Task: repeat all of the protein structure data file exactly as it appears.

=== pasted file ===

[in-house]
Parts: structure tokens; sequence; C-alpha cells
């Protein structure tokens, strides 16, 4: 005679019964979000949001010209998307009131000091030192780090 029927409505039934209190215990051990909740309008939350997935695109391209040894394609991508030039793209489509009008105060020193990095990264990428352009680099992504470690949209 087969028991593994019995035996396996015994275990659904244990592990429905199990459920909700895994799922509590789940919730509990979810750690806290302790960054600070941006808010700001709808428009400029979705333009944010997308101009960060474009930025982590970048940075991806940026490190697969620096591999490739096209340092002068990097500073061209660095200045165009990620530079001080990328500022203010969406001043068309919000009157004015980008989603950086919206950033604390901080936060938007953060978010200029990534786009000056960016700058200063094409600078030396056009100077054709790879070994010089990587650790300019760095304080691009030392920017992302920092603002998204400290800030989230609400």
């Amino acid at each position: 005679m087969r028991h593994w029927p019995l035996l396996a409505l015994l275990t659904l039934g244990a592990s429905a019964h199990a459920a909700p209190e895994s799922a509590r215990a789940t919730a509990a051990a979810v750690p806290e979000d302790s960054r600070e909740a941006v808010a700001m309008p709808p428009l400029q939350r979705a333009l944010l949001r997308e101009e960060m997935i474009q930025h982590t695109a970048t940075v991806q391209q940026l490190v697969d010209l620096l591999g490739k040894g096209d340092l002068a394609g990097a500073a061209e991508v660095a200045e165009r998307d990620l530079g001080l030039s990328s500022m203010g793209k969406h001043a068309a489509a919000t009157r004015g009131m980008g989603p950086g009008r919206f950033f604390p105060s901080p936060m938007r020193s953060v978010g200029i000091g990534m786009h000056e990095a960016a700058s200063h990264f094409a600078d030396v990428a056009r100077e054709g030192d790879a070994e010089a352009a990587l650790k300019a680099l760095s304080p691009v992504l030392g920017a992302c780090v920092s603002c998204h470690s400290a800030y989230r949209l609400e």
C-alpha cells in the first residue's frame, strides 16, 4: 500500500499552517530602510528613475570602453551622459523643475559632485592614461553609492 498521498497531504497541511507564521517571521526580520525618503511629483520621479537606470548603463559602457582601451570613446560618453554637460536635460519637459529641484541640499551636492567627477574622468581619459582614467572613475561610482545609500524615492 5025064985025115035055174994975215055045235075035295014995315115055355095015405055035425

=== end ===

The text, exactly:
[in-house]
Parts: structure tokens; sequence; C-alpha cells
């Protein structure tokens, strides 16, 4: 005679019964979000949001010209998307009131000091030192780090 029927409505039934209190215990051990909740309008939350997935695109391209040894394609991508030039793209489509009008105060020193990095990264990428352009680099992504470690949209 087969028991593994019995035996396996015994275990659904244990592990429905199990459920909700895994799922509590789940919730509990979810750690806290302790960054600070941006808010700001709808428009400029979705333009944010997308101009960060474009930025982590970048940075991806940026490190697969620096591999490739096209340092002068990097500073061209660095200045165009990620530079001080990328500022203010969406001043068309919000009157004015980008989603950086919206950033604390901080936060938007953060978010200029990534786009000056960016700058200063094409600078030396056009100077054709790879070994010089990587650790300019760095304080691009030392920017992302920092603002998204400290800030989230609400």
């Amino acid at each position: 005679m087969r028991h593994w029927p019995l035996l396996a409505l015994l275990t659904l039934g244990a592990s429905a019964h199990a459920a909700p209190e895994s799922a509590r215990a789940t919730a509990a051990a979810v750690p806290e979000d302790s960054r600070e909740a941006v808010a700001m309008p709808p428009l400029q939350r979705a333009l944010l949001r997308e101009e960060m997935i474009q930025h982590t695109a970048t940075v991806q391209q940026l490190v697969d010209l620096l591999g490739k040894g096209d340092l002068a394609g990097a500073a061209e991508v660095a200045e165009r998307d990620l530079g001080l030039s990328s500022m203010g793209k969406h001043a068309a489509a919000t009157r004015g009131m980008g989603p950086g009008r919206f950033f604390p105060s901080p936060m938007r020193s953060v978010g200029i000091g990534m786009h000056e990095a960016a700058s200063h990264f094409a600078d030396v990428a056009r100077e054709g030192d790879a070994e010089a352009a990587l650790k300019a680099l760095s304080p691009v992504l030392g920017a992302c780090v920092s603002c998204h470690s400290a800030y989230r949209l609400e």
C-alpha cells in the first residue's frame, strides 16, 4: 500500500499552517530602510528613475570602453551622459523643475559632485592614461553609492 498521498497531504497541511507564521517571521526580520525618503511629483520621479537606470548603463559602457582601451570613446560618453554637460536635460519637459529641484541640499551636492567627477574622468581619459582614467572613475561610482545609500524615492 5025064985025115035055174994975215055045235075035295014995315115055355095015405055035425